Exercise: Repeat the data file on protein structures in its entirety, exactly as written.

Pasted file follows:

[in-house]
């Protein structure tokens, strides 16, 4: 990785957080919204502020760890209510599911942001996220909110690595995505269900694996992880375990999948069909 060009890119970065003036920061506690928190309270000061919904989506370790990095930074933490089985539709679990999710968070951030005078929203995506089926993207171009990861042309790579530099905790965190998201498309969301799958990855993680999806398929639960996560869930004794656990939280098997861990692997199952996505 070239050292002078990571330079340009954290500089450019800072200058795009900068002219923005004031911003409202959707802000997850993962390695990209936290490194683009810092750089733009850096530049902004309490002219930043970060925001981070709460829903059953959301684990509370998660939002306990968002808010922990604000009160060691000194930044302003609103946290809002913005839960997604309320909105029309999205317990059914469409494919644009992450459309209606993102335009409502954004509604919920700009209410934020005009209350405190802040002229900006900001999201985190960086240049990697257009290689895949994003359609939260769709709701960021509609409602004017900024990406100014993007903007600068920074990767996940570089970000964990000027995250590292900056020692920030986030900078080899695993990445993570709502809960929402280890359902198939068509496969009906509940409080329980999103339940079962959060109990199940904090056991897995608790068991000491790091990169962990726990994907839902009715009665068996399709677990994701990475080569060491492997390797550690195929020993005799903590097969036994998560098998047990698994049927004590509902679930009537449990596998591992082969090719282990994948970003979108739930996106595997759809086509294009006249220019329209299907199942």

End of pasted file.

[in-house]
């Protein structure tokens, strides 16, 4: 990785957080919204502020760890209510599911942001996220909110690595995505269900694996992880375990999948069909 060009890119970065003036920061506690928190309270000061919904989506370790990095930074933490089985539709679990999710968070951030005078929203995506089926993207171009990861042309790579530099905790965190998201498309969301799958990855993680999806398929639960996560869930004794656990939280098997861990692997199952996505 070239050292002078990571330079340009954290500089450019800072200058795009900068002219923005004031911003409202959707802000997850993962390695990209936290490194683009810092750089733009850096530049902004309490002219930043970060925001981070709460829903059953959301684990509370998660939002306990968002808010922990604000009160060691000194930044302003609103946290809002913005839960997604309320909105029309999205317990059914469409494919644009992450459309209606993102335009409502954004509604919920700009209410934020005009209350405190802040002229900006900001999201985190960086240049990697257009290689895949994003359609939260769709709701960021509609409602004017900024990406100014993007903007600068920074990767996940570089970000964990000027995250590292900056020692920030986030900078080899695993990445993570709502809960929402280890359902198939068509496969009906509940409080329980999103339940079962959060109990199940904090056991897995608790068991000491790091990169962990726990994907839902009715009665068996399709677990994701990475080569060491492997390797550690195929020993005799903590097969036994998560098998047990698994049927004590509902679930009537449990596998591992082969090719282990994948970003979108739930996106595997759809086509294009006249220019329209299907199942």